2005 Salt Lake City Annual Meeting (October 16–19, 2005)

Paper No. 42
Presentation Time: 1:30 PM-5:30 PM


HARRISON, L.H and KELLER, E.A., Department of Geological Sciences, University of California at Santa Barbara, Santa Barbara, CA 93106, lharrison@umail.ucsb.edu

A common challenge in river restoration is the assessment of anadromous fish habitat over broad spatial scales, such as small coastal mountain ranges. In the semi-arid region of southern California, this frequently requires estimation of both the storm flow produced by a given watershed as well as the baseflow provided during the summer low-flow months. However, prediction of the watershed response to a given rain storm is often difficult due to the lack of gauged basins in many mountain streams. The primary goal of the present study was to identify which basins in the Santa Monica Mountains (SMM) were most capable of supporting steelhead trout populations, in terms of adequate runoff and baseflow. This was achieved through 1) an analysis of the relation between baseflow and geology and 2) modeled predictions of rainfall-runoff relations between 15 small, coastal watersheds.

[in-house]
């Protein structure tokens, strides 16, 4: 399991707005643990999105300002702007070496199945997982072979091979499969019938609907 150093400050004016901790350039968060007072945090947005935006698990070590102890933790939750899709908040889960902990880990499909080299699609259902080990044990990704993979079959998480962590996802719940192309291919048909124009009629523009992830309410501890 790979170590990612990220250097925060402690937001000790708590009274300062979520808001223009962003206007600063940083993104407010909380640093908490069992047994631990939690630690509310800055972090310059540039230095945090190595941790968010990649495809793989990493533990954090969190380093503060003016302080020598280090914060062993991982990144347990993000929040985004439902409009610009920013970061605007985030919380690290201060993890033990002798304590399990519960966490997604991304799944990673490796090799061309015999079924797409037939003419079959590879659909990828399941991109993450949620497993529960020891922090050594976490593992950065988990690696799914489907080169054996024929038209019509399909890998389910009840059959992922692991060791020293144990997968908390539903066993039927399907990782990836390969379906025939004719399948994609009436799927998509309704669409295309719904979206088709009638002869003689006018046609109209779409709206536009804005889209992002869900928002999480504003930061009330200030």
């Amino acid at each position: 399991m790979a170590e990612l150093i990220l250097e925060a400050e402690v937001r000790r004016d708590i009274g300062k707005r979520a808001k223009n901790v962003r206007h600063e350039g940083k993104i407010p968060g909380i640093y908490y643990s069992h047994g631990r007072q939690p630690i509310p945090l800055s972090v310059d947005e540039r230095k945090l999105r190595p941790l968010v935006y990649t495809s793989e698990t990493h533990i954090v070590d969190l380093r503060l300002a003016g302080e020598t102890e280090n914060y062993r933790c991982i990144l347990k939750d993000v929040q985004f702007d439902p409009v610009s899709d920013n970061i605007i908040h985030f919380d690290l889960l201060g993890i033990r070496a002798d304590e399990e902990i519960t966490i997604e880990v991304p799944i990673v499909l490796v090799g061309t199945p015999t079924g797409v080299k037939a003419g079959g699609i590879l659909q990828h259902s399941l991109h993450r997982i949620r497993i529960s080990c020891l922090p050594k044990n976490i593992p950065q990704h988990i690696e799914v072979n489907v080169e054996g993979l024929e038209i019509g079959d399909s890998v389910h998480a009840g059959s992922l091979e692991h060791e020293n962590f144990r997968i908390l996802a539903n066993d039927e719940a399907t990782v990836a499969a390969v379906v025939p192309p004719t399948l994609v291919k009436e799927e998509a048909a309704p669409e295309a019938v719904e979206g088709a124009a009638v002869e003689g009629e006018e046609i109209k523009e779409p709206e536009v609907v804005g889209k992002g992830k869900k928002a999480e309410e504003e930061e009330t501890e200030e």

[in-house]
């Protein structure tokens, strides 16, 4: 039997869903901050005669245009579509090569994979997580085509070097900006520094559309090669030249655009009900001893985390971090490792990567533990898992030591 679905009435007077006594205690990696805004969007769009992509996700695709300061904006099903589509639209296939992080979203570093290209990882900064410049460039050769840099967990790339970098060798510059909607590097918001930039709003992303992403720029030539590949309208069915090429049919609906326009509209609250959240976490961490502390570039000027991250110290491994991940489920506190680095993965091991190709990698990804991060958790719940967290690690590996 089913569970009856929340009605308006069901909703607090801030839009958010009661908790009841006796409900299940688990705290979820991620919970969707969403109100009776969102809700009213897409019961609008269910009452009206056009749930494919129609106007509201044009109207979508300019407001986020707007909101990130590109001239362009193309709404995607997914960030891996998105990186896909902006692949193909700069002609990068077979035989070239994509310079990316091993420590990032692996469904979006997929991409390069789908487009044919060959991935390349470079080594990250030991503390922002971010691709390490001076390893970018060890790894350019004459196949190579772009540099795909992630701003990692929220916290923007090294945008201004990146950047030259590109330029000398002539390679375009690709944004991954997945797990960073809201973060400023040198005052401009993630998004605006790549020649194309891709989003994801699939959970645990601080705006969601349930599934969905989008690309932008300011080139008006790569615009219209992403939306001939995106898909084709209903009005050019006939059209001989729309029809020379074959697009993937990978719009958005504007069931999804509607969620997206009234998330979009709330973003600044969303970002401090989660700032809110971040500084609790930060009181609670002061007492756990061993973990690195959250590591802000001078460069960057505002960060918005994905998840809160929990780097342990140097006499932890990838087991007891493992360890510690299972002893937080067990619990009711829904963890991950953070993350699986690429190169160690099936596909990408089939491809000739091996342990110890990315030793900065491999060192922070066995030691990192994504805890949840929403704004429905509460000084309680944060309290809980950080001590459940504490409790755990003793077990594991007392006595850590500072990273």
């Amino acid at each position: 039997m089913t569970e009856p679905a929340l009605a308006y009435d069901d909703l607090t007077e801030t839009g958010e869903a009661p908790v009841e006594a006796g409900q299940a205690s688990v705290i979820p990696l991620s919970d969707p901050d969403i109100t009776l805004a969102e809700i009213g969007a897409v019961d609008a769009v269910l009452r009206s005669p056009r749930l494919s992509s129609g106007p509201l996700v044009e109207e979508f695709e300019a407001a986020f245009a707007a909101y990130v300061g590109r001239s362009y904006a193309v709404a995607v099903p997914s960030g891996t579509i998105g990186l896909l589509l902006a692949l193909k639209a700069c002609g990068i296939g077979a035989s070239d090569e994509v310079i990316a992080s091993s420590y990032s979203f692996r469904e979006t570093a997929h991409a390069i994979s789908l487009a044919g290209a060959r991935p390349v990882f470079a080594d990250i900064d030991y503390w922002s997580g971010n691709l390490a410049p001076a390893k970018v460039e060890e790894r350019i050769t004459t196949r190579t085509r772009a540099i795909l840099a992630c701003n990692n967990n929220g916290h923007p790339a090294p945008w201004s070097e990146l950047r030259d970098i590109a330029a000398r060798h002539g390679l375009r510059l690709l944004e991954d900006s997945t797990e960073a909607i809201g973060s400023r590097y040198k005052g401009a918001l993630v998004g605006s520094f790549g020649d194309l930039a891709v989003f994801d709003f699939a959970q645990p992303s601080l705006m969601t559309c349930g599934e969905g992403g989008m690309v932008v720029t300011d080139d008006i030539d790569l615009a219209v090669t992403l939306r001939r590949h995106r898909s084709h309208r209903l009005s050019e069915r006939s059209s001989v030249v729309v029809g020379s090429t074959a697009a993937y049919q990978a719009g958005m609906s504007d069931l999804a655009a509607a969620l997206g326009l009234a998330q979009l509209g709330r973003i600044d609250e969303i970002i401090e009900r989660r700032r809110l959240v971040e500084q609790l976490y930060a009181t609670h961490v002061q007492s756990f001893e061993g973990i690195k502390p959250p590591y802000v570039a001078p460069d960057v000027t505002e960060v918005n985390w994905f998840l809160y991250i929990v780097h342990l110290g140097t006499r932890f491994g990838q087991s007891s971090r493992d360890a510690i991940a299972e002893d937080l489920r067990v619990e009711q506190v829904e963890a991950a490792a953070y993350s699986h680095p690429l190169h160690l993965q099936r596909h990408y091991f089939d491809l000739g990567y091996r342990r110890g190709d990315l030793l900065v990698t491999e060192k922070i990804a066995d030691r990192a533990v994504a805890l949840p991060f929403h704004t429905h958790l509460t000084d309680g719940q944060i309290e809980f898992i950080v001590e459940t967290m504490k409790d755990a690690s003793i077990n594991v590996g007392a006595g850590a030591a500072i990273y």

In the SMM, the geology was found to be an important factor in enhancing the presence of summer low flow habitat, which is perhaps the major limiting factor to steelhead survival in southern California streams. Where aquifers are present and groundwater is forced to the surface due to the existence of steep faults, seeps and springs are more common. The presence of rocks with low hydraulic conductivity and an absence of faulting appear to lead to little or no baseflow. On a regional scale, the eastern portion of the SMM likely offers a higher potential for summer low flow due to the more favorable geology. Modeling results indicate that both peak and volumetric disharge were both tightly coupled with the drainage area, with larger basins in general producing higher flows that were sustained over longer time periods. Both a strong precipitation gradient and favorable geology contribute to creating better habitat in the eastern portion of the SMM. The results of this analysis highlight the importance of considering both hydrologic and geologic factors in stream restoration studies, especially when assessing fish habitat over a regional scale. Such an approach can provide the framework for a decision-making process that can focus restoration efforts towards those watersheds that are most likely to sustain trout populations.